Women utilizing medications for various medical conditions may be unaware of potential side effects, with dry mouth, technically known as xerostomia, being a common repercussion. Medications like blood pressure medications, birth control pills, antidepressants, and cancer treatments can contribute to xerostomia, leading to adverse effects in the oral cavity, including heightened susceptibility to periodontal disease and an increased rate of decay.
Patients, who have been cavity-free for an extended period, may suddenly experience a multitude of cavities around crowns and at the gum line or develop active periodontal disease upon starting a new medication. Xerostomia occurs when saliva flow diminishes, allowing harmful bacteria to thrive in the mouth, leading to decay and gum disease. Many patients may not realize that the reduction in saliva flow is a side effect of their medication.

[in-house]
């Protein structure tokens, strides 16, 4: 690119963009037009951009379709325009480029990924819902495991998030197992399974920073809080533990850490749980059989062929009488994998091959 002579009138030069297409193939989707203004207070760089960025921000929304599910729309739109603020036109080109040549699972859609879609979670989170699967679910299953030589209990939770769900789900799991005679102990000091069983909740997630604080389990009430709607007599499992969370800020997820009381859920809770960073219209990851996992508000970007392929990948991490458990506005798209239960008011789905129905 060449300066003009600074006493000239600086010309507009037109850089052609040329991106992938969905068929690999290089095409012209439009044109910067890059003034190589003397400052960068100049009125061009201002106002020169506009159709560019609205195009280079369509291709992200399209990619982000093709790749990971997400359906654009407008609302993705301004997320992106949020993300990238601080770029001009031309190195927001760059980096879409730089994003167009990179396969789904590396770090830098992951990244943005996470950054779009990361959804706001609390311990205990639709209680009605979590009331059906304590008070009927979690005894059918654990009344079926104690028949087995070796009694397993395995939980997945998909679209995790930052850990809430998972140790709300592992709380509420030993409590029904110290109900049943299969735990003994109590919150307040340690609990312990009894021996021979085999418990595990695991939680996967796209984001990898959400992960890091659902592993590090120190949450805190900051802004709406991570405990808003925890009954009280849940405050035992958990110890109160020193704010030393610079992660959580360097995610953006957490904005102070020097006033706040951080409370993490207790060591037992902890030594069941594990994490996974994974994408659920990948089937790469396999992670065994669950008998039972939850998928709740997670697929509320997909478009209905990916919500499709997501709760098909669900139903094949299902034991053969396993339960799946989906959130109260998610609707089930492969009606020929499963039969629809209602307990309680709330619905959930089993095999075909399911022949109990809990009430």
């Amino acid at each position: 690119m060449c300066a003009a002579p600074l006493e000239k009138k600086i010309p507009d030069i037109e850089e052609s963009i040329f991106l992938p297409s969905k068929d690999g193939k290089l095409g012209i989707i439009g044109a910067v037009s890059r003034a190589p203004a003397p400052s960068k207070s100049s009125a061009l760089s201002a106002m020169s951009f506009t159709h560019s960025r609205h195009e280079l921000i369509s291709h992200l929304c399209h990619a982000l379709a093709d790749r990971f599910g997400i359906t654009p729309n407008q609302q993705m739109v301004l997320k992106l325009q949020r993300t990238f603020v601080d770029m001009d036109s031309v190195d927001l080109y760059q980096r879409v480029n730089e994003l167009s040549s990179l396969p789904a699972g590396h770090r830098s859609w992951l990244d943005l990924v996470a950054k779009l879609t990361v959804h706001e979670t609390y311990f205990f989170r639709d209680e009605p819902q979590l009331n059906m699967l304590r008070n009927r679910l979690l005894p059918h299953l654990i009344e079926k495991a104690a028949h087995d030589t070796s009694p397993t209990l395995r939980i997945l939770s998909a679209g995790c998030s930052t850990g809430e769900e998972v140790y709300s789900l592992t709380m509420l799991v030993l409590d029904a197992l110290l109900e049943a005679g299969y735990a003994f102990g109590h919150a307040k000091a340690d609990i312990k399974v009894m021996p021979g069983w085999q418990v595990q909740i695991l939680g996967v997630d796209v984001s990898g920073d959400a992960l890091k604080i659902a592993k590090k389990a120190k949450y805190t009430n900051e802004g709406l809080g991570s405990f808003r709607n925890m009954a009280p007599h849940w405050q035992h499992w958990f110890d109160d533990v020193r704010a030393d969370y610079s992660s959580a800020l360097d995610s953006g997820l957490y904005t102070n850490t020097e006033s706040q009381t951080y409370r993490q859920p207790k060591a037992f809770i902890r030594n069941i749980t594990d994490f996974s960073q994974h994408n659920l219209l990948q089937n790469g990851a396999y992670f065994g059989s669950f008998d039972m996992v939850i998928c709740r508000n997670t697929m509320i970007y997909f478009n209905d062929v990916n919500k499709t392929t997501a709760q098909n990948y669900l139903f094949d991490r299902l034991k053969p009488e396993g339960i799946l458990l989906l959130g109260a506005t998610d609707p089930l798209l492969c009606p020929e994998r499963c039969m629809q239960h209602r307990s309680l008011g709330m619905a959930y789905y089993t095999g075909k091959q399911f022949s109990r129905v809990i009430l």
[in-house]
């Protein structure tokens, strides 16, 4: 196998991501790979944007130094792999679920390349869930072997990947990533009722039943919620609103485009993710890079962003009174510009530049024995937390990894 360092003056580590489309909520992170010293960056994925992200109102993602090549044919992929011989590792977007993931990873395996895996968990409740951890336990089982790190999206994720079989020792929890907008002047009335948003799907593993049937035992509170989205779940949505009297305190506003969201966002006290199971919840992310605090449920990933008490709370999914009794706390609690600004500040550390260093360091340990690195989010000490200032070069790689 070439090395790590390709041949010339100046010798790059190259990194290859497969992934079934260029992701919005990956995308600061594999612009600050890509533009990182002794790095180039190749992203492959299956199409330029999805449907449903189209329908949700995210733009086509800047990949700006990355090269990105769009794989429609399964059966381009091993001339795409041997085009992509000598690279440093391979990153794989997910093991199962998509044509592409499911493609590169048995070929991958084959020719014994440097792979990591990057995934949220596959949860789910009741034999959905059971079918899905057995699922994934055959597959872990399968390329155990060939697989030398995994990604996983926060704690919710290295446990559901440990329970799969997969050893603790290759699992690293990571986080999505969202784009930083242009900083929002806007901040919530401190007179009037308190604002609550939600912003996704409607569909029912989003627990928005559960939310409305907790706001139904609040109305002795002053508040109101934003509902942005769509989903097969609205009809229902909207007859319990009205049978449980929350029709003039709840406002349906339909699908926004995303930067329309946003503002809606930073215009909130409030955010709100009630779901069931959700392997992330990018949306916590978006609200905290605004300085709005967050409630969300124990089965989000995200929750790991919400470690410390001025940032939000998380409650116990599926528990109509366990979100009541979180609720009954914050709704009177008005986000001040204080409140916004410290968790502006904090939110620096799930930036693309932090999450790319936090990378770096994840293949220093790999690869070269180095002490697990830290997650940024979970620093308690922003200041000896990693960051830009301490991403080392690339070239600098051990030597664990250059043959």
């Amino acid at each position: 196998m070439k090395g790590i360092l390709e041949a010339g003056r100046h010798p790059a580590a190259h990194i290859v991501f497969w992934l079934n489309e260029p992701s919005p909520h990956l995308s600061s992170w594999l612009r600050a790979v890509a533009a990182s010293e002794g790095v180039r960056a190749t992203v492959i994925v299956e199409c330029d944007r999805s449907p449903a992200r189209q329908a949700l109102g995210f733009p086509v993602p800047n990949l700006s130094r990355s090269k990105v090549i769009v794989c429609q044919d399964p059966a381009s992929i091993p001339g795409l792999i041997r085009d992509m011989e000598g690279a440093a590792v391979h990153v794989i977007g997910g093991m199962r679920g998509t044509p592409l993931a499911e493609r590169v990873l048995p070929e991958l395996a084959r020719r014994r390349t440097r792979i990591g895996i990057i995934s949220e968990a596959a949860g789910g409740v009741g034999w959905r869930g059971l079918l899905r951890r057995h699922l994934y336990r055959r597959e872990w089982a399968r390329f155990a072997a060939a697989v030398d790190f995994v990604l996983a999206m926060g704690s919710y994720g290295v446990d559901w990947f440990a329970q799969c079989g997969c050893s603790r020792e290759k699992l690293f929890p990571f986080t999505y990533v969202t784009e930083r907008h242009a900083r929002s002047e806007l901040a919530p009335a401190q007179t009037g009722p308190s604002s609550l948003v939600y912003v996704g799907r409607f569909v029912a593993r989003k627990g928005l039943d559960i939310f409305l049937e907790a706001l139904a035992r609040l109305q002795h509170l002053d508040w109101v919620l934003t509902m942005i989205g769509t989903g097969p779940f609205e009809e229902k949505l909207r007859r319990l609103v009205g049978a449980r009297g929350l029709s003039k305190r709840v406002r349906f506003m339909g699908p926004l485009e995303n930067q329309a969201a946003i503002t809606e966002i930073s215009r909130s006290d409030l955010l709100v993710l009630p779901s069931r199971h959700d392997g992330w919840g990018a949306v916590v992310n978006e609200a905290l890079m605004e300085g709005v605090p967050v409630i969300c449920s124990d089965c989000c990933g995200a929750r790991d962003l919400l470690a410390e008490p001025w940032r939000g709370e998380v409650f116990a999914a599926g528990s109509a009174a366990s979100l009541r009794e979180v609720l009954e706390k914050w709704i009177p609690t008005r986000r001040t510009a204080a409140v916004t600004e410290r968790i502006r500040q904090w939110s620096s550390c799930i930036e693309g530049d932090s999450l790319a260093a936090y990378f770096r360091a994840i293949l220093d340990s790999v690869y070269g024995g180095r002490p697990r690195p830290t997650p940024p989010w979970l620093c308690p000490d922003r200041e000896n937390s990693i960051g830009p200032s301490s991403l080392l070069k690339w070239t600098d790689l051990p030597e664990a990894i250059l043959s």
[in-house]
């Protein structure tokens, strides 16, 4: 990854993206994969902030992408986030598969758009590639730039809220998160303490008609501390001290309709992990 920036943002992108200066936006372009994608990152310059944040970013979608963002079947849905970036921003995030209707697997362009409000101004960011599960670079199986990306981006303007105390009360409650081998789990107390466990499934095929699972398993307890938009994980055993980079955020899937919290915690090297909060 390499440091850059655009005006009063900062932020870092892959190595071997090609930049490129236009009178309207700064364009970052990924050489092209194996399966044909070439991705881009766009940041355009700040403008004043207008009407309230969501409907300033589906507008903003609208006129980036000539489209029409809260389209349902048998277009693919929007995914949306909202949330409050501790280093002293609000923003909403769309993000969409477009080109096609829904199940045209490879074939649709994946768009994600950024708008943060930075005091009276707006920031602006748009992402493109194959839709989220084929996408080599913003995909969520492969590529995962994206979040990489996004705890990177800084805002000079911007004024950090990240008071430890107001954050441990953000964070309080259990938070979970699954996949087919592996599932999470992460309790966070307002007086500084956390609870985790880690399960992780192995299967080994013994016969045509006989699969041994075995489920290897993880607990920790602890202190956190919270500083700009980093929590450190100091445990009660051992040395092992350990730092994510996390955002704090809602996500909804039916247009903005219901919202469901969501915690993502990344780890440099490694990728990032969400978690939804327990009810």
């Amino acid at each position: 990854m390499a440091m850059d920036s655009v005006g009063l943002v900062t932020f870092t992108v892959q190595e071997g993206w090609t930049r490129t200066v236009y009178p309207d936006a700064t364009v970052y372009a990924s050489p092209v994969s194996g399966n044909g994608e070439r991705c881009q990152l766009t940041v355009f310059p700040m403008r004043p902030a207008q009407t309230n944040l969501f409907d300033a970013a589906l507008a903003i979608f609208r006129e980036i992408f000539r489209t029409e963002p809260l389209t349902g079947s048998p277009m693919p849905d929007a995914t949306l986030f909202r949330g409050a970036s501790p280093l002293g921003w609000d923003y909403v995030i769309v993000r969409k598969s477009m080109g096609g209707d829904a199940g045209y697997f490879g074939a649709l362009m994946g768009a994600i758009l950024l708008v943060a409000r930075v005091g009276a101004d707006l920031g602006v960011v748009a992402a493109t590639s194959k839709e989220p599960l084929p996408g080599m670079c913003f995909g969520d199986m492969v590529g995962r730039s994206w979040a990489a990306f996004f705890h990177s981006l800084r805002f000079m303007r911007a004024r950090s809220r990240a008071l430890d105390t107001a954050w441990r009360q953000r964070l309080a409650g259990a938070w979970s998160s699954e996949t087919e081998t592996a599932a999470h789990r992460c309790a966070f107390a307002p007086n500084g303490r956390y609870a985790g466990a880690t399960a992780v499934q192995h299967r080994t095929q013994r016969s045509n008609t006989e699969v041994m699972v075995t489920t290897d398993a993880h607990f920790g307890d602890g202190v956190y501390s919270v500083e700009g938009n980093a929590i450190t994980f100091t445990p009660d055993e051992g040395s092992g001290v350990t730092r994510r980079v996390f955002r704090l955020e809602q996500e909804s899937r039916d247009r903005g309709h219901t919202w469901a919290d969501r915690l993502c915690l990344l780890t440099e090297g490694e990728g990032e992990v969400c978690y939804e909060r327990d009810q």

Birth control pills, in particular, can elevate the risk of inflammation and bleeding gums, while individuals undergoing cancer treatments, especially radiation to the head and neck, face a significantly heightened risk of oral complications due to potential damage to the saliva glands.
To manage xerostomia, various over-the-counter saliva substitutes and products can temporarily increase saliva production. For women experiencing severe dry mouth or a high decay rate, home fluoride treatments are a viable option. These treatments include custom fluoride trays worn for a brief period each day at home, prescription-strength fluoride toothpaste, or over-the-counter fluoride rinses. If you have inquiries about fluoride treatments, feel free to discuss them with Dr. Sindledecker and Dr. Saltz during your next visit to our office.
While the benefits of many medications outweigh the risks associated with xerostomia, regular dental exams can help manage the risk and prevent potential oral consequences resulting from medication use.